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Case report

Malignant Hidradenocarcinoma of the Axilla


Malignant hidradenocarcinoma is a very rare and highly aggressive primary skin neoplasm that arises in the eccrine sweat glands. Diagnosis is typically made with histopathological evaluation after excisional biopsy. Reports of this tumor are scarce in the literature, thus making its characterization and management particularly challenging.

A 71-year-old male presented in the clinic with swelling of the left lateral axilla on routine dermatological examination. Clinically, the lesion was suspected to be a capillary hemangioma. Upon surgical excision, the specimen was diagnosed as malignant hidradenocarcinoma based on histological characterization with immunohistochemical staining. Subsequent wide excision with sentinel lymph node biopsy was performed, which came back negative for residual tumor and metastasis.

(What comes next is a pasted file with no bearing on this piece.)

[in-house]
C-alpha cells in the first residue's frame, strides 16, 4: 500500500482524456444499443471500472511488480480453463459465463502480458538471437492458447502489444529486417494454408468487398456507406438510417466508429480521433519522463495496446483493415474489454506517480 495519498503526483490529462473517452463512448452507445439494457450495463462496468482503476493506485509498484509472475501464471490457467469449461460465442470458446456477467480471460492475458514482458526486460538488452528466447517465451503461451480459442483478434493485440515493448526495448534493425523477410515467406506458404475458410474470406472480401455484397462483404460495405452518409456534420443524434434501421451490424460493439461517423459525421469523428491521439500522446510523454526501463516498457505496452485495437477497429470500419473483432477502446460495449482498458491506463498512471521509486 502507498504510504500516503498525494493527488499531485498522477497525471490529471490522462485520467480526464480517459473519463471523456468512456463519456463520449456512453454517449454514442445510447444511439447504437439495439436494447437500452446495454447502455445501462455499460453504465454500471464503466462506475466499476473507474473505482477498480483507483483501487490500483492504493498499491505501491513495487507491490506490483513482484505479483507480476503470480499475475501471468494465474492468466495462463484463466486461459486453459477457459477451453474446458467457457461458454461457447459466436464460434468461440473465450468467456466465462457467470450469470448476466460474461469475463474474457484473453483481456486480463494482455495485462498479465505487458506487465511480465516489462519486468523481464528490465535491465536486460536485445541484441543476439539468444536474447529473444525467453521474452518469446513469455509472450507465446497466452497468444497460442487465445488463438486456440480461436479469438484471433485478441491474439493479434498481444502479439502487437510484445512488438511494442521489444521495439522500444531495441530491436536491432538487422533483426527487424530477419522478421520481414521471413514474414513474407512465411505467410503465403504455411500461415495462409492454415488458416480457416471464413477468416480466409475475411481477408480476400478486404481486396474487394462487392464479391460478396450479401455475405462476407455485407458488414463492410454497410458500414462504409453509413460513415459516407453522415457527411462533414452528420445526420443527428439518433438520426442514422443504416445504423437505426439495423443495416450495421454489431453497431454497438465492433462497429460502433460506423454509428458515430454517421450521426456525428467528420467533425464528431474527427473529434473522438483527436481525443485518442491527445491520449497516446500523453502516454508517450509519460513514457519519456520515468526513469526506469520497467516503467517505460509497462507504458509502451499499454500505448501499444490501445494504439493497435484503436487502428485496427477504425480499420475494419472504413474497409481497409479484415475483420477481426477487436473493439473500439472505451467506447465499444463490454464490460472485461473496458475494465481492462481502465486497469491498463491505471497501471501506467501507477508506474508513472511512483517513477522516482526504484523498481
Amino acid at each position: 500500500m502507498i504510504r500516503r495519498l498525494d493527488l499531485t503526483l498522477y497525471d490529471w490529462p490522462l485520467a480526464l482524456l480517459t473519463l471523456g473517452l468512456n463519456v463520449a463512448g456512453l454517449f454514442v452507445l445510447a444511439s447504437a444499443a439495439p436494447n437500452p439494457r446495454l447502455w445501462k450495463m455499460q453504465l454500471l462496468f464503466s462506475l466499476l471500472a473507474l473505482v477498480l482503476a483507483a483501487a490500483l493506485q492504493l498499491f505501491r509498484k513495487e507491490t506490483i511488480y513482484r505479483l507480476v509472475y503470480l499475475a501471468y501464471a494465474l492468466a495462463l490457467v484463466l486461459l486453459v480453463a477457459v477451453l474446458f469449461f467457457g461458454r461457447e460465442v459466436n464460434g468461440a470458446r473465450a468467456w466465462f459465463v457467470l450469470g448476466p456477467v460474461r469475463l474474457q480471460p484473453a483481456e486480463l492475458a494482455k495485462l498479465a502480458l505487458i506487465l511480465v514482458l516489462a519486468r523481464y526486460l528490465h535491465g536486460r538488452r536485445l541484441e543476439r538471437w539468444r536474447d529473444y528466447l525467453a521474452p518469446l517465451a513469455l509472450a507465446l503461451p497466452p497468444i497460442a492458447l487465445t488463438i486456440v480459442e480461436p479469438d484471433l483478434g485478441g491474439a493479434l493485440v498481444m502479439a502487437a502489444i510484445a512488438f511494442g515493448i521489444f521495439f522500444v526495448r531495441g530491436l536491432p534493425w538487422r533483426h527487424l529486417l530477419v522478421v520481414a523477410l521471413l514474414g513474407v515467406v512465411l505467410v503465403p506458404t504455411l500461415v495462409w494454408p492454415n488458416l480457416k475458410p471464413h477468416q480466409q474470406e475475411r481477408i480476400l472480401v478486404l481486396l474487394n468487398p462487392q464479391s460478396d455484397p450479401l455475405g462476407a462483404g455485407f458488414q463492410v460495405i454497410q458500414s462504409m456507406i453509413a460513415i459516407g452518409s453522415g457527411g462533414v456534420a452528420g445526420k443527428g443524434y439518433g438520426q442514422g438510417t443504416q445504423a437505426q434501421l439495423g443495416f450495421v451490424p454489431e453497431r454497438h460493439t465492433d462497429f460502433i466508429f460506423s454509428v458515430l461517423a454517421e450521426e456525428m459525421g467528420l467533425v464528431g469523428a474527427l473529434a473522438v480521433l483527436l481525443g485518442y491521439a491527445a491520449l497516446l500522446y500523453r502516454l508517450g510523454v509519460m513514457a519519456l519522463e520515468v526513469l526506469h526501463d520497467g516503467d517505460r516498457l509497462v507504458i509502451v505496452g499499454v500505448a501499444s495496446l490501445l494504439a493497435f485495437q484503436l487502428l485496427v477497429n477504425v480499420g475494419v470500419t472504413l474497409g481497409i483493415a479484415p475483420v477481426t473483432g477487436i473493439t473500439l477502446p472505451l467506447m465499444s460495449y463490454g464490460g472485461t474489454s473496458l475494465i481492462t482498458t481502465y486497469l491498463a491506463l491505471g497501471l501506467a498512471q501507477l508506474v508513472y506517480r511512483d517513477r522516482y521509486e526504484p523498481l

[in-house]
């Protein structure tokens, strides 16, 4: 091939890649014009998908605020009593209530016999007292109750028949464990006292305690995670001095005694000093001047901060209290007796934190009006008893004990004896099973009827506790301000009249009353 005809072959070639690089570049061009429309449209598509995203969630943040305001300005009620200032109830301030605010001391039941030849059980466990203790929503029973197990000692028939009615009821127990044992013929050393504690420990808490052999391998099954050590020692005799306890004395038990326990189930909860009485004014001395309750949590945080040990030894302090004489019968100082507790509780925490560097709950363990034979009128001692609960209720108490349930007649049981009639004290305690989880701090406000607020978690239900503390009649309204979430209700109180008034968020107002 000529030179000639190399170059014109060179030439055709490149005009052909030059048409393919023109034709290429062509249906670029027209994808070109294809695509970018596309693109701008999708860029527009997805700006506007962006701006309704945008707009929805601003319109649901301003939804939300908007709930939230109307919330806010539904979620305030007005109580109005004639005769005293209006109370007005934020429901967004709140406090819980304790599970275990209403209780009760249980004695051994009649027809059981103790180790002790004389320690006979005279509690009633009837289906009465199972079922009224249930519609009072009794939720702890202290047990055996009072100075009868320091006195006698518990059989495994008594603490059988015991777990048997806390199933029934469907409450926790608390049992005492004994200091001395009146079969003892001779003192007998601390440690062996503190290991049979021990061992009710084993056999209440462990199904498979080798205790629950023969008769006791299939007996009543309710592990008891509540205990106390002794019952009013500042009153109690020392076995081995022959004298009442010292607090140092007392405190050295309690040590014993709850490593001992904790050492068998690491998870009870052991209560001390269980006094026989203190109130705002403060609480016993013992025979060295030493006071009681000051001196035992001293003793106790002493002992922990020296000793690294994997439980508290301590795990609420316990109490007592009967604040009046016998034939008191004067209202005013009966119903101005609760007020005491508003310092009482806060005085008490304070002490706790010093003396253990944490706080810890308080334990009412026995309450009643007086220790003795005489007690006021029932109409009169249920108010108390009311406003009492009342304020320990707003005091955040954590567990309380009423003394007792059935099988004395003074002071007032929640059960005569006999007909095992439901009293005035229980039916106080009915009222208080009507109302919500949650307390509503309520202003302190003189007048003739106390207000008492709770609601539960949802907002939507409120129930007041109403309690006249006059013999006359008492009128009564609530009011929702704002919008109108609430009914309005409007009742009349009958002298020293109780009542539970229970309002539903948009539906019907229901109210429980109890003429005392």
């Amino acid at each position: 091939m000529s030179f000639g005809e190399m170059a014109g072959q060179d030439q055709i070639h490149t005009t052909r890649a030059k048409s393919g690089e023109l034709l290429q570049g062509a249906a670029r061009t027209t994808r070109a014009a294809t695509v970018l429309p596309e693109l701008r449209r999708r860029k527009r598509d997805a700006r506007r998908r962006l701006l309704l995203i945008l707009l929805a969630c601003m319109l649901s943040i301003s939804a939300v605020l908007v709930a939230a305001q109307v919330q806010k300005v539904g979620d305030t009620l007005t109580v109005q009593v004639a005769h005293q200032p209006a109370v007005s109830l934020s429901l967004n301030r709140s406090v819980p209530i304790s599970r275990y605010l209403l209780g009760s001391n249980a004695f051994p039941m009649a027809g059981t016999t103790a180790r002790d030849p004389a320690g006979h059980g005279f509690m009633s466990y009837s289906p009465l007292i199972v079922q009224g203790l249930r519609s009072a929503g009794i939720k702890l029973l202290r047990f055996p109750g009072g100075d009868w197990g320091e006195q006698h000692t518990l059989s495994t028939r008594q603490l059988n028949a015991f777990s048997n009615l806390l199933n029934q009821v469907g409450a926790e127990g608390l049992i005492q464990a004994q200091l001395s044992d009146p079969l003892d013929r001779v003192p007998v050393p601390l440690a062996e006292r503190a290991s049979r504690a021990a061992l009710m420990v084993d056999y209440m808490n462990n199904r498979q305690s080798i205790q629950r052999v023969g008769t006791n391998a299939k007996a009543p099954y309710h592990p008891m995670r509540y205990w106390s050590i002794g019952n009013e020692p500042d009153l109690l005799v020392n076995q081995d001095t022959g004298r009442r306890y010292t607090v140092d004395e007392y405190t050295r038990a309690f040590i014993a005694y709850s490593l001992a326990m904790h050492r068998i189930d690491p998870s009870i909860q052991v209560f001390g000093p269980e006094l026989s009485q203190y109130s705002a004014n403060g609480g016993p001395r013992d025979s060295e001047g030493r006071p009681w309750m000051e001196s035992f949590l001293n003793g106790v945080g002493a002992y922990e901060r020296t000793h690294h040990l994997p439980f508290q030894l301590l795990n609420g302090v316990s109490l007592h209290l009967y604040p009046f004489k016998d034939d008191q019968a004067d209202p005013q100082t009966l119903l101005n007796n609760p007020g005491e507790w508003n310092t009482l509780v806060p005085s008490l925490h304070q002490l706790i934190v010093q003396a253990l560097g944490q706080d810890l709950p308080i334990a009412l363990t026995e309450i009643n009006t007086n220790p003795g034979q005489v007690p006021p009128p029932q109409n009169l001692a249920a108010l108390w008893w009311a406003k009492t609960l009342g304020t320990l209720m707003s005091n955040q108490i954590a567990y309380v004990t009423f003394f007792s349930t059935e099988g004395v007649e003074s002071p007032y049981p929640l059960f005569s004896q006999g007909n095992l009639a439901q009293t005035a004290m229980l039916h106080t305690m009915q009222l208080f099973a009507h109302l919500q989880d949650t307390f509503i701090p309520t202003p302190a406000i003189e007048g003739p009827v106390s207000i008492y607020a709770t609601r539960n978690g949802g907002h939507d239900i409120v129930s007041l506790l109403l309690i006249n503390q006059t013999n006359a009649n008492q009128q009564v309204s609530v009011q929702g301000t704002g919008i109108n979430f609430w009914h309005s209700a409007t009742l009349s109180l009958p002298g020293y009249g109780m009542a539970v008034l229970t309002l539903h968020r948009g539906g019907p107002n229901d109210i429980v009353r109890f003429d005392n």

Due to the low incidence of this cancer and the markedly poor prognosis, accurate diagnosis of these tumors is highly important. Wide excisional biopsy and sentinel lymph node biopsy appear to be the most common initial treatment plans based on the available literature. With high rates of recurrence and metastasis, there remains the need to characterize effective adjuvant therapy for the post-operative management of hidradenocarcinoma.